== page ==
Monday, December 22, 2014

Can Marijuana Prevent Cancer?

In our Healthy Kids blog last week, an adolescent specialist cited research finding that marijuana use can increase cancer risk - a connection many commenters questioned loudly. Here are the facts.

Can Marijuana Prevent Cancer?

French researchers concluded in a 2008 study that marijuana users were 2.4 times more likely to develop lung cancer than non-users. And cancer investigators in New Zealand found that the heaviest marijuana users in their 2008 study had a five-fold higher risk for lung cancer compared to non-users.  (AP Photo/Eric Risberg)
French researchers concluded in a 2008 study that marijuana users were 2.4 times more likely to develop lung cancer than non-users. And cancer investigators in New Zealand found that the heaviest marijuana users in their 2008 study had a five-fold higher risk for lung cancer compared to non-users. (AP Photo/Eric Risberg) AP

Does Marijuana Cause Cancer - or Prevent It?

Last week’s Healthy Kids post about a new study that regular marijuana use by teens dumbs down their IQs later in life raised a ruckus. Our expert panelist, adolescent specialist Rima Himelstein, MD, cited research finding that marijuana use can increase cancer risk - a connection many commenters questioned loudly.

One commenter pointed out that some studies show compounds in marijuana may have anti-cancer properties. Another contended there’s no scientific proof  that marijuana raises risk. Where’s the truth? Here’s what the research says:

1. Marijuana use is associated with higher risk for testicular cancer. In a 2011 study published in the journal Cancer,  researchers from the National Cancer Institute found that men with testicular cancer were 2.2 times more likely to be regular marijuana smokers (daily or more often) then men without this rare cancer.  A 2009 study from the Fred Hutchinson Cancer Center in Seattle  found the same thing.  Researchers aren’t sure exactly why, but note that “The exact mechanism of how heavy marijuana use might increase the risk of TGCT (testicular germ cell tumors)  is unknown, however chronic marijuana exposure has multiple adverse effects on the endocrine and reproductive systems such as gynecomastia, impotence, reduced sperm counts, and suppressed testosterone.”

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2. Marijuana more than doubles lung cancer risk. French researchers concluded in a 2008 study that marijuana users were 2.4 times more likely to develop lung cancer than non-users. And cancer investigators in New Zealand found that the heaviest marijuana users in their 2008 study had a five-fold higher risk for lung cancer compared to non-users. In general, they found that smoking one joint daily for a year raised risk slightly more than a pack-a-day smoking habit did.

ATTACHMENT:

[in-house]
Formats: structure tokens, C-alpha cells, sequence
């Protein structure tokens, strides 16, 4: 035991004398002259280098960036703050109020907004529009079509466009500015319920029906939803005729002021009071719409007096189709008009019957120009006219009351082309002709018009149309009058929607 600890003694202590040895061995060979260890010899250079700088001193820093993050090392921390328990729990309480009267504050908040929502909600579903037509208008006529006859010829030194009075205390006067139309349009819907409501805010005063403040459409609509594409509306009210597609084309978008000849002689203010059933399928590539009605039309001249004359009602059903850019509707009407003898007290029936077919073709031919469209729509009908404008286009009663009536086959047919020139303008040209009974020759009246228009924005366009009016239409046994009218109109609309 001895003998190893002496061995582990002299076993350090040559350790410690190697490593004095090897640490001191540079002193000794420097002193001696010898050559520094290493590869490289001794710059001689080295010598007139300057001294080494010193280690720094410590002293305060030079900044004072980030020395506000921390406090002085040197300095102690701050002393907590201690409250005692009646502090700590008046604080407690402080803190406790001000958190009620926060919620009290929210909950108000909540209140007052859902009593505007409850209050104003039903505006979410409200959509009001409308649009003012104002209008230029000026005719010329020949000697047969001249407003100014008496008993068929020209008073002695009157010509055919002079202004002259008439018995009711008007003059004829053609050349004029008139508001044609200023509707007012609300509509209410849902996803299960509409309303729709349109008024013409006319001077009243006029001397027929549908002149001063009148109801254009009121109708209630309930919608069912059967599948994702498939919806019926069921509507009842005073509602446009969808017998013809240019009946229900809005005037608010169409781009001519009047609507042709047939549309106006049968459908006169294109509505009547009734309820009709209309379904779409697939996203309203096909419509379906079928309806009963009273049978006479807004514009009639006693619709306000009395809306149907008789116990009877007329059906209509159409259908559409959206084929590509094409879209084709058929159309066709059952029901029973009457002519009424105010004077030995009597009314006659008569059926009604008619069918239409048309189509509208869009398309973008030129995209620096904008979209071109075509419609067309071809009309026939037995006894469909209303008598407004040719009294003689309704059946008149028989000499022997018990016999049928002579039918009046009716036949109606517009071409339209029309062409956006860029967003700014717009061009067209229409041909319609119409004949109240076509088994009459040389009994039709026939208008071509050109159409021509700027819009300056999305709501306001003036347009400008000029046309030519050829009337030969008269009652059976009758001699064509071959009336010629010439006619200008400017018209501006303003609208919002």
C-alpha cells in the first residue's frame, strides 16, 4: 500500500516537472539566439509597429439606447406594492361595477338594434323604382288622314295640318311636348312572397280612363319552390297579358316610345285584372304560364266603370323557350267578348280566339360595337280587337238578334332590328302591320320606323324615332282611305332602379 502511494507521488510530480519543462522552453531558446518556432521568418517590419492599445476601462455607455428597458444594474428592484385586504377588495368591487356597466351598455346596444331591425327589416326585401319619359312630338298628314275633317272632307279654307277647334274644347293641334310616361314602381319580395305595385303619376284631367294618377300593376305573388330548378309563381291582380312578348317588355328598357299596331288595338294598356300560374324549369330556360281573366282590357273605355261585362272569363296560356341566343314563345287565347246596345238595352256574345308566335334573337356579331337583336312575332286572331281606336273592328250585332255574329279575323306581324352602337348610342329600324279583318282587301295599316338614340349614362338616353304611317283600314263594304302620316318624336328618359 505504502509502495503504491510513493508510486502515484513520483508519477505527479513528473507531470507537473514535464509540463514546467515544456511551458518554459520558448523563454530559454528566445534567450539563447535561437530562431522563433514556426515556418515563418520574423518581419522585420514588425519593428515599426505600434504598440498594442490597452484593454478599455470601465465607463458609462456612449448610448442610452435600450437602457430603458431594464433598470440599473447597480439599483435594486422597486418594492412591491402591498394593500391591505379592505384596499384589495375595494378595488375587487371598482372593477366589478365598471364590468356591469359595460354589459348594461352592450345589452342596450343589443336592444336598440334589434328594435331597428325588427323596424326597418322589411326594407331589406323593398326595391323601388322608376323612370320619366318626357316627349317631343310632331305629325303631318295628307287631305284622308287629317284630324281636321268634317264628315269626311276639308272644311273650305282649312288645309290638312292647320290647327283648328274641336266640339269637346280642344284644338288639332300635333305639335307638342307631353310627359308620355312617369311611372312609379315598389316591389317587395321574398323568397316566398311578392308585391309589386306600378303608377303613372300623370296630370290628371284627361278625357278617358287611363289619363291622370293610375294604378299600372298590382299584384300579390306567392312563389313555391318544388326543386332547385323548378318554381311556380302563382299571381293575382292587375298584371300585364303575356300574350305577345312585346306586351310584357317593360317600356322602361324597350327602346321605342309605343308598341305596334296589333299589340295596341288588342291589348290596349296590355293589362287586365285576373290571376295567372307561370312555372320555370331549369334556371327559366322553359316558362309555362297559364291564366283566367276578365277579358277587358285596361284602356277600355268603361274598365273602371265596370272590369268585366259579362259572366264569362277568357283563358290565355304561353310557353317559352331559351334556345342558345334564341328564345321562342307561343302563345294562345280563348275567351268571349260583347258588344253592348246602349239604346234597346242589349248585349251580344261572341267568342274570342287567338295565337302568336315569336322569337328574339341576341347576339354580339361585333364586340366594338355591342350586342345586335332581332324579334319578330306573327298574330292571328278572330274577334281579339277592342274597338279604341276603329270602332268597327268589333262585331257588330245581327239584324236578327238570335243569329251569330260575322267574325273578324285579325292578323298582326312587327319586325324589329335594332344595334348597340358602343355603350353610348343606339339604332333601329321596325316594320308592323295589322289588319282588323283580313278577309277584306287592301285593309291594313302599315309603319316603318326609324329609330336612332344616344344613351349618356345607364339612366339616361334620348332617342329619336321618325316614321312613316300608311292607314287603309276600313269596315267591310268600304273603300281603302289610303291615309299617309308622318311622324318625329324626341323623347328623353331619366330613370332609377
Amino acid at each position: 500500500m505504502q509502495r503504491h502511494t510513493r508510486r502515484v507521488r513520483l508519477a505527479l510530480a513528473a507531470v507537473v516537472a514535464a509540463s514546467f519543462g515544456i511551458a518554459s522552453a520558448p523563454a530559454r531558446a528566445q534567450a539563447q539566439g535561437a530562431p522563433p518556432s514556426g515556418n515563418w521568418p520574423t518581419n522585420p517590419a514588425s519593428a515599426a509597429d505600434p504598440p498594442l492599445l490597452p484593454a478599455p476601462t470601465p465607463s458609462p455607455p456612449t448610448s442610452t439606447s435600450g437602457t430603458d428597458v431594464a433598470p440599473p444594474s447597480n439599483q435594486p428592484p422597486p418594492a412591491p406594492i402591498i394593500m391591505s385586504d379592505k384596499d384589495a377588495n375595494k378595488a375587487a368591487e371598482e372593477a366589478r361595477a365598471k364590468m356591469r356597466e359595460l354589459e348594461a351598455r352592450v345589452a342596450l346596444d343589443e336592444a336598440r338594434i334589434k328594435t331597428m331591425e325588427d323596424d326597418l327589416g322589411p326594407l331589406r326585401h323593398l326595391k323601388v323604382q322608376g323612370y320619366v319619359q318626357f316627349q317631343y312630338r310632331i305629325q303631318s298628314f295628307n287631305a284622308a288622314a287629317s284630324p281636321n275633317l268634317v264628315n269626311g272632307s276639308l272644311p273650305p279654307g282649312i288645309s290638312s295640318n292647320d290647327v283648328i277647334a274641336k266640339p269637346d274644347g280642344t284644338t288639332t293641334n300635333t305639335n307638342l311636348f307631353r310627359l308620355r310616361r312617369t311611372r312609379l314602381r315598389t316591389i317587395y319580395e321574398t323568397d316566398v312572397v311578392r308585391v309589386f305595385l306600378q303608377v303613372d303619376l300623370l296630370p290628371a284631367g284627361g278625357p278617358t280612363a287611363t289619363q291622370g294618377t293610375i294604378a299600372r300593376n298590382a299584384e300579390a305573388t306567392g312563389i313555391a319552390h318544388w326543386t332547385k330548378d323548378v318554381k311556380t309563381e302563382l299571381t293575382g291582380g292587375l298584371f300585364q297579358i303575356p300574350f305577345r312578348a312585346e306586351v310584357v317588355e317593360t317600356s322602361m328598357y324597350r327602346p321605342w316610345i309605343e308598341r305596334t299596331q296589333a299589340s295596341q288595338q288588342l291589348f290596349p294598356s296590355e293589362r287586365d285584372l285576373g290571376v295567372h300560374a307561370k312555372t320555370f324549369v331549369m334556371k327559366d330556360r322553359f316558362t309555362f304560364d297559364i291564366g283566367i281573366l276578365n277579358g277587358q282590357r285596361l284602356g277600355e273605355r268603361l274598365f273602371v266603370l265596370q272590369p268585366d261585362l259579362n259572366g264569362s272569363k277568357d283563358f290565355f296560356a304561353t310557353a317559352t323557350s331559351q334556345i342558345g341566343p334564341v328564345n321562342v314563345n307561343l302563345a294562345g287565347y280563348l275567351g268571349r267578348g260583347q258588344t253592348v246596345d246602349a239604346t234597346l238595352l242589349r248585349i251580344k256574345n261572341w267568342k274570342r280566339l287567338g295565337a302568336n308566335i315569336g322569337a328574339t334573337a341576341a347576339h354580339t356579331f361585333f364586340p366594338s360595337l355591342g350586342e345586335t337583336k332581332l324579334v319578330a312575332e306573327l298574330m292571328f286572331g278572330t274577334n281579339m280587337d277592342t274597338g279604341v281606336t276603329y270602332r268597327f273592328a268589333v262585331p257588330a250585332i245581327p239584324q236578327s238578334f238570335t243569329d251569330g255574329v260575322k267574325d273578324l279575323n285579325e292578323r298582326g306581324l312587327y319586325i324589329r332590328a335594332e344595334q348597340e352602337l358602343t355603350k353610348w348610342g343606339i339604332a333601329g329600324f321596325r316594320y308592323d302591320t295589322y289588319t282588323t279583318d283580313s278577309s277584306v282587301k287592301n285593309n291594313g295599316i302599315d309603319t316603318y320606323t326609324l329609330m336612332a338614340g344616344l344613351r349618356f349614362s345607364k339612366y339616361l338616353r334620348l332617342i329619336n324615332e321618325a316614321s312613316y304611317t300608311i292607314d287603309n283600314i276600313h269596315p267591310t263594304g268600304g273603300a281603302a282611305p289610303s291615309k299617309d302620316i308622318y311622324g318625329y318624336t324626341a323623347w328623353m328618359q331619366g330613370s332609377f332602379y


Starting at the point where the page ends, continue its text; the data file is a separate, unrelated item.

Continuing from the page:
3. Yes, some marijuana compounds seem to protect against cancer -- but others ding DNA and dampen immunity. Cannabinoids extracted from marijuana pushed brain-cancer cells to die faster in one 2009 Spanish study.  And a  2009 Brown University study  found lower odds for squamous-cell cancers of the head and neck among marijuana smokers.

But that’s not a great reason to light up. In 2007, Canadian researchers found levels of ammonia, hydrogen cyanide, nitric oxide and other nasty chemicals in marijuana that were three to 20 times higher than in tobacco. The researchers note that while tobacco’s toxins -- including 50 that are cancer-causing --  have been studied extensively, those in marijuana haven’t.  There’s plenty we don’t yet know.

But more is being revealed.  In 2009, another team of Canadian scientists watched what happened when they added condensed marijuana or tobacco smoke to animal cells in test tubes.  Marijuana damaged DNA more than tobacco did.  And in 2010, University of South Carolina scientists found that cannabis suppresses immunity - which could leave users’ bodies under-equipped to fight cancer.

About this blog
Anna Nguyen Healthy Kids blog Editor
Sarah Levin Allen, Ph.D., CBIS Assistant Professor of Psychology at Philadelphia College of Osteopathic Medicine
Stephen Aronoff, M.D., M.B.A. Chair of the Department of Pediatrics at Temple University Hospital
Peter Bidey, D.O. Medical Director of Family Medicine at Philadelphia College of Osteopathic Medicine
Christopher C. Chang, MD, PhD, MBA, FAAAAI, FACAAI Associate Professor of Medicine in division of Rheumatology, Allergy and Clinical Immunology at UC Davis
Katherine K. Dahlsgaard, Ph.D. Lead Psychologist of The Anxiety Behaviors Clinic at Children's Hospital of Philadelphia
Gary A. Emmett, M.D., F.A.A.P Director of Hospital Pediatrics at TJU Hospital & Pediatrics Professor at Thomas Jefferson Univ.
Mario Cruz, M.D. Pediatrician, Associate Director of Pediatric Residency Program at St. Christopher’s Hospital for Children
Magee DeFelice, M.D. Division Chief of Allergy and Immunology at Nemours/Alfred I. duPont Hospital for Children
Hazel Guinto-Ocampo, M.D. Chief of Pediatric Emergency Services at Nemours duPont Pediatrics/Bryn Mawr Hospital
Rima Himelstein, M.D. Adolescent Medicine Specialist at Crozer-Keystone Health System
Jessica Kendorski, PhD, NCSP, BCBA-D Associate Professor in School Psychology/Applied Behavior Analysis at Philadelphia College of Osteopathic Medicine
Anita Kulick President & CEO, Educating Communities for Parenting
Janet Rosenzweig, MS, PhD, MPA VP for Programs & Research for Prevent Child Abuse America
Beth Wallace Smith, R.D. Registered Dietitian at Children's Hospital of Philadelphia
Jeanette Trella, Pharm.D Managing Director at The Poison Control Center at CHOP
W. Douglas Tynan, Ph.D., ABPP Director of Integrated Health Care for American Psychological Association
Flaura Koplin Winston, M.D., Ph.D. Scientific Director of the Children’s Hospital of Philadelphia’s Center for Injury Research and Prevention
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